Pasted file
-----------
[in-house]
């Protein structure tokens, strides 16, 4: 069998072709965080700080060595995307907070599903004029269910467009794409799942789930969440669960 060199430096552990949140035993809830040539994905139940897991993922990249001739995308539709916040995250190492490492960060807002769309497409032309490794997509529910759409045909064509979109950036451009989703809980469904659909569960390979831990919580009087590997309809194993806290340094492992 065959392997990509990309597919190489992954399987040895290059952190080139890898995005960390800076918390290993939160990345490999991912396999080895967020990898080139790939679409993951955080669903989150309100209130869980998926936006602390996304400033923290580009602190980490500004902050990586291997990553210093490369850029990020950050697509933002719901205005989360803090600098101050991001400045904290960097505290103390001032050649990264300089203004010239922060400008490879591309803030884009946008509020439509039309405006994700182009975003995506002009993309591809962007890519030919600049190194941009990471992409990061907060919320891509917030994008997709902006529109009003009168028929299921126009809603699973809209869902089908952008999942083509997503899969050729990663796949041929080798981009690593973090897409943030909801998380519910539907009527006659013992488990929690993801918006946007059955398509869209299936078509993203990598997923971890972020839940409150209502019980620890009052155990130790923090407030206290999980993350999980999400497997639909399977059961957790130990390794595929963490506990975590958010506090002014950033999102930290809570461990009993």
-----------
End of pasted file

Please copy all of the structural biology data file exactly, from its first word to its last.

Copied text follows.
[in-house]
């Protein structure tokens, strides 16, 4: 069998072709965080700080060595995307907070599903004029269910467009794409799942789930969440669960 060199430096552990949140035993809830040539994905139940897991993922990249001739995308539709916040995250190492490492960060807002769309497409032309490794997509529910759409045909064509979109950036451009989703809980469904659909569960390979831990919580009087590997309809194993806290340094492992 065959392997990509990309597919190489992954399987040895290059952190080139890898995005960390800076918390290993939160990345490999991912396999080895967020990898080139790939679409993951955080669903989150309100209130869980998926936006602390996304400033923290580009602190980490500004902050990586291997990553210093490369850029990020950050697509933002719901205005989360803090600098101050991001400045904290960097505290103390001032050649990264300089203004010239922060400008490879591309803030884009946008509020439509039309405006994700182009975003995506002009993309591809962007890519030919600049190194941009990471992409990061907060919320891509917030994008997709902006529109009003009168028929299921126009809603699973809209869902089908952008999942083509997503899969050729990663796949041929080798981009690593973090897409943030909801998380519910539907009527006659013992488990929690993801918006946007059955398509869209299936078509993203990598997923971890972020839940409150209502019980620890009052155990130790923090407030206290999980993350999980999400497997639909399977059961957790130990390794595929963490506990975590958010506090002014950033999102930290809570461990009993």